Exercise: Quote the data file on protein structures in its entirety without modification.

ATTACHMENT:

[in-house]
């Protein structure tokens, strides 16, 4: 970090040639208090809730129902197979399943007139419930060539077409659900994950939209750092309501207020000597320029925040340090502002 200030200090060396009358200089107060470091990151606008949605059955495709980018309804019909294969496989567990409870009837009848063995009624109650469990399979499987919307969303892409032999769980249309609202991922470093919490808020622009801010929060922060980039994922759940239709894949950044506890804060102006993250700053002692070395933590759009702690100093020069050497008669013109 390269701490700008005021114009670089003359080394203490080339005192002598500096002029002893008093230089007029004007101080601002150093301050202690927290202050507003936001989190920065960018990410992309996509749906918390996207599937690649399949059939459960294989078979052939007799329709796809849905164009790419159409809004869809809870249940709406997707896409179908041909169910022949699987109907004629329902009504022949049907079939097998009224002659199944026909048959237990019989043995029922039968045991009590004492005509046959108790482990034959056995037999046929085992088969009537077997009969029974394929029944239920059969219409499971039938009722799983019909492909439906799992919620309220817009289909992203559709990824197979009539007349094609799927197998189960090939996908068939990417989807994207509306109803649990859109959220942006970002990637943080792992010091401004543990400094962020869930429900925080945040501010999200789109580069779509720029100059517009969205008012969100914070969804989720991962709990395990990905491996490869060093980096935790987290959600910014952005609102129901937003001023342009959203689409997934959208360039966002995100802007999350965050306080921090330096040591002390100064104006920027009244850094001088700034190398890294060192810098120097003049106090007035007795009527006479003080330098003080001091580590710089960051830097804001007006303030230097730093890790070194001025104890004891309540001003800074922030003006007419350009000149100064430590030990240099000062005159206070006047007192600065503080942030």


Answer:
[in-house]
């Protein structure tokens, strides 16, 4: 970090040639208090809730129902197979399943007139419930060539077409659900994950939209750092309501207020000597320029925040340090502002 200030200090060396009358200089107060470091990151606008949605059955495709980018309804019909294969496989567990409870009837009848063995009624109650469990399979499987919307969303892409032999769980249309609202991922470093919490808020622009801010929060922060980039994922759940239709894949950044506890804060102006993250700053002692070395933590759009702690100093020069050497008669013109 390269701490700008005021114009670089003359080394203490080339005192002598500096002029002893008093230089007029004007101080601002150093301050202690927290202050507003936001989190920065960018990410992309996509749906918390996207599937690649399949059939459960294989078979052939007799329709796809849905164009790419159409809004869809809870249940709406997707896409179908041909169910022949699987109907004629329902009504022949049907079939097998009224002659199944026909048959237990019989043995029922039968045991009590004492005509046959108790482990034959056995037999046929085992088969009537077997009969029974394929029944239920059969219409499971039938009722799983019909492909439906799992919620309220817009289909992203559709990824197979009539007349094609799927197998189960090939996908068939990417989807994207509306109803649990859109959220942006970002990637943080792992010091401004543990400094962020869930429900925080945040501010999200789109580069779509720029100059517009969205008012969100914070969804989720991962709990395990990905491996490869060093980096935790987290959600910014952005609102129901937003001023342009959203689409997934959208360039966002995100802007999350965050306080921090330096040591002390100064104006920027009244850094001088700034190398890294060192810098120097003049106090007035007795009527006479003080330098003080001091580590710089960051830097804001007006303030230097730093890790070194001025104890004891309540001003800074922030003006007419350009000149100064430590030990240099000062005159206070006047007192600065503080942030």